FROM ubuntu
ADD ./go-auth /bin/go-auth
ENTRYPOINT ["/bin/go-auth","-l","debug","run","-p","9000"]

3. Using Docker Compose for creating build environments

Now that we have our project building, repeatably, in a centrally managed container which isolates the various components, we can also extend the build pipeline to run integration tests. This will also help us highlight the ability of docker to speed up builds using parallelization. One major reason that tests cannot be parallelized is because of shared databases. This is especially true for integration tests where we would not typically mock out external databases. Our sample project has a similar issue, we use a MySQL database to store users. We would like to write a test which ensures that we can register a new user. The second time a registration is attempted for the same user we expect a conflict error. This forces us to serialize tests so that we can cleanup our registered users after a test is complete before starting a new one.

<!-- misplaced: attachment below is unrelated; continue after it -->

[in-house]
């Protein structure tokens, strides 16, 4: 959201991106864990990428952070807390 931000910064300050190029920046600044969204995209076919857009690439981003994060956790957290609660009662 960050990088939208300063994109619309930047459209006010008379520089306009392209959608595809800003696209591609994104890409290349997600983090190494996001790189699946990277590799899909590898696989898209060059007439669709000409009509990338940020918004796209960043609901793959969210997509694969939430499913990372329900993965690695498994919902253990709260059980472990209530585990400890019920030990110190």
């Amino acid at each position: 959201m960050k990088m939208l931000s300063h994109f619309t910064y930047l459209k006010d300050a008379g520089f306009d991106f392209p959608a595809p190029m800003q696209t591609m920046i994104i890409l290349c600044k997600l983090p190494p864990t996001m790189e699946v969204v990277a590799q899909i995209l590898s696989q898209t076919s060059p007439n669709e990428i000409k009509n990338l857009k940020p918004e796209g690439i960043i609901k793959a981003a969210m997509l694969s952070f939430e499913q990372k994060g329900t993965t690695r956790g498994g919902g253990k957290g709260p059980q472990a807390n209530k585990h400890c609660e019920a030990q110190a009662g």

To setup isolated parallel builds we can define a docker compose template (docker-compose.yml) as follows. We define a database service which uses the MySQL official image with required environment variables. We then create a GoAuth service with the container we created to package our application and link the database container to it.

 image: mysql
 MYSQL_DATABASE: messenger
 MYSQL_USER: messenger
 MYSQL_PASSWORD: messenger
 - "3306"
 stdin_open: true
 tty: true

  image: go-auth
    - "9000:9000"
  stdin_open: true
    - Database:db
    - "--db-host"
    - "db"
  tty: true